Finally, the Plaintiffs allege that Warner Brothers’ position is inconsistent with the parties’ intentions. It appears that the Plaintiffs' position is that the intention was for them to be compensated for the film depiction of The Hobbit in its entirety.
The difficulty for the Plaintiffs in advancing arguments based on their intentions is that the New York courts will usually not admit extrinsic evidence about the interpretation of a contractual term unless the term is ambiguous. It could be argued that the words "first motion picture" are plain and unambiguous. There is authority that a plaintiff cannot create ambiguity by introducing extrinsic evidence or asserting a different interpretation is possible. Whether ambiguity exists in a contract is a question of law that the courts will determine on a case-by-case basis.
The second cause of action is based on breach of the implied covenant of good faith and fair dealing. This implied covenant is set out in § 1-304 of the Uniform Commercial Code of the United States, providing that every contract or duty governed by the Code "imposes an obligation of good faith in its performance and enforcement". The courts have held that this obligation includes the principle that each party must refrain from any act that would injure the other party's right to receive the benefit of the contract.
The Plaintiffs allege that Warner Brothers has attempted to deprive the Plaintiffs of "their rightful share of the revenues from two of the three filmed instalments of The Hobbit". The issue the Plaintiffs may face is showing they have actually been deprived of the benefit of the Agreement. The Agreement provides that the Plaintiffs are entitled to a share of the revenue of the first motion picture based on The Hobbit, and that is what the Plaintiffs have received. In order to show the benefit of the contract to the Plaintiffs has been diminished, they would potentially need to show that their share of the revenue from The Hobbit as a single film would have been greater than the amount they have received from The Hobbit: An Unexpected Journey.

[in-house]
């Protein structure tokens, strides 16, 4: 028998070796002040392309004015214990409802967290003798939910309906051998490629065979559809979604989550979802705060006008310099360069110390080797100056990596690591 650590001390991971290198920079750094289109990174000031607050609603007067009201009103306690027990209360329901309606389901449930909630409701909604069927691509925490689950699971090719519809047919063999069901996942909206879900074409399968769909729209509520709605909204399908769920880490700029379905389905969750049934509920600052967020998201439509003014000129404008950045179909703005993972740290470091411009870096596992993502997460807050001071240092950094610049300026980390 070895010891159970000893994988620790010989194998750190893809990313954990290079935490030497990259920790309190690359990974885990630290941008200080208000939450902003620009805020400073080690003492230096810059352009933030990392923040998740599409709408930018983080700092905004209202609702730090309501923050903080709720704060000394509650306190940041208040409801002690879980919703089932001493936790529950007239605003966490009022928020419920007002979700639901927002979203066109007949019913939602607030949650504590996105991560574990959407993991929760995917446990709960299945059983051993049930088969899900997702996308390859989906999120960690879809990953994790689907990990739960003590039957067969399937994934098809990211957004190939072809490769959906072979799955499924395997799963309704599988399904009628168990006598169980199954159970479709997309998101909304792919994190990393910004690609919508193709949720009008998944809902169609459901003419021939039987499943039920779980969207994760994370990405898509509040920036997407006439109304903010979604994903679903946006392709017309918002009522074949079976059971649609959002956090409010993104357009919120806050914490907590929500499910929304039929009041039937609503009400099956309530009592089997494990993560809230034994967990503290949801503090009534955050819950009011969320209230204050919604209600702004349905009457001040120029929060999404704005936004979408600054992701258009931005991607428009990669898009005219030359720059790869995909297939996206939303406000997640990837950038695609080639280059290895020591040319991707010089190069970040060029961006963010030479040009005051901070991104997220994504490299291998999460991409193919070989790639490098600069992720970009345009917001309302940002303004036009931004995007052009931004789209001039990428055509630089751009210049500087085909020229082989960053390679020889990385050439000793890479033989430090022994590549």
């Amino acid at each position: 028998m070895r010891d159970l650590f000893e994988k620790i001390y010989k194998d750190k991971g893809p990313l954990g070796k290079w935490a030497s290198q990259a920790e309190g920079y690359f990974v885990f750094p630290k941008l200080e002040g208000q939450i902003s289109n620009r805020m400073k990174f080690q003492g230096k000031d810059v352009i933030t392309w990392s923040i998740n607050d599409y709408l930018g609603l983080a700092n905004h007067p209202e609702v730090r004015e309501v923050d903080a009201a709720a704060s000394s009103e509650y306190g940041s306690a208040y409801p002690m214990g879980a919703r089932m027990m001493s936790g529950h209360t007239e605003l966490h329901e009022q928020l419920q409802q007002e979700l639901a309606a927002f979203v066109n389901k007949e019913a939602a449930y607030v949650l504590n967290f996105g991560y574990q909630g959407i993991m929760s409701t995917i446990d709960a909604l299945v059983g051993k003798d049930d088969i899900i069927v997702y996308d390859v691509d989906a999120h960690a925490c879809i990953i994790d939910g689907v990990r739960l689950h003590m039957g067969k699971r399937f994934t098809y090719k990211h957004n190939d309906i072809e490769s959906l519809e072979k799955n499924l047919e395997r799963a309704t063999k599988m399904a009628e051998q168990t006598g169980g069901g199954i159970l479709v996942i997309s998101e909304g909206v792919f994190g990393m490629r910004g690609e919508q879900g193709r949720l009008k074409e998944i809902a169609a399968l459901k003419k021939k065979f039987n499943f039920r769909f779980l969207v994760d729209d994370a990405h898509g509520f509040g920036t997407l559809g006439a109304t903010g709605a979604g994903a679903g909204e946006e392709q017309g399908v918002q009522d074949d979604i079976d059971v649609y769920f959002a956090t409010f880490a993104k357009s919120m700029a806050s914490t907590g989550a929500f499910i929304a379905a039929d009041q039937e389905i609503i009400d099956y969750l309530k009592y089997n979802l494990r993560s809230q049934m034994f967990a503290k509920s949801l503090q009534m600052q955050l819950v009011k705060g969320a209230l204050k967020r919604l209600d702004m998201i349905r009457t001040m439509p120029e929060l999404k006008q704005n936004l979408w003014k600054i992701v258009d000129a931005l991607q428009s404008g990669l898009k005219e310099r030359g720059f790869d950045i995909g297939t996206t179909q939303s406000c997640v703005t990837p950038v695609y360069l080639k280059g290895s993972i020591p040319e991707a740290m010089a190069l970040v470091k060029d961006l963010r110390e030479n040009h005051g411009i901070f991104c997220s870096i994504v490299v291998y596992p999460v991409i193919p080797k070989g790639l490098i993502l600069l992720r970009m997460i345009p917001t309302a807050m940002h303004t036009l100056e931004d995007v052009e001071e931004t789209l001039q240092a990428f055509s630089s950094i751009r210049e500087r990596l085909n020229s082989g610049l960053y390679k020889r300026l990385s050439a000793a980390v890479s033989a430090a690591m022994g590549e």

The final cause of action is based on promissory estoppel. Where a promise is made on which the promisee should reasonably be expected to rely, and the promisee does rely on the promise to his or her detriment, that promise can be enforced to prevent injustice.
The Plaintiffs assert that Warner Brothers promised them compensation for the film exploitation of The Hobbit, and they reasonably relied on the promise when they entered into the Agreement. If there was a representation that the Plaintiffs would benefit from the film exploitation of The Hobbit in its entirety, or that there would only be one film based on The Hobbit, the Plaintiffs may be on stronger ground here.
It has been reported that Warner has applied for arbitration of the dispute, so these issues may not be determined by the courts. In any case, this case highlights the need to ensure that a contract actually provides the benefit intended, and to consider how it might operate if the parties' factual assumptions change.
Sarah Hoffman, Solicitor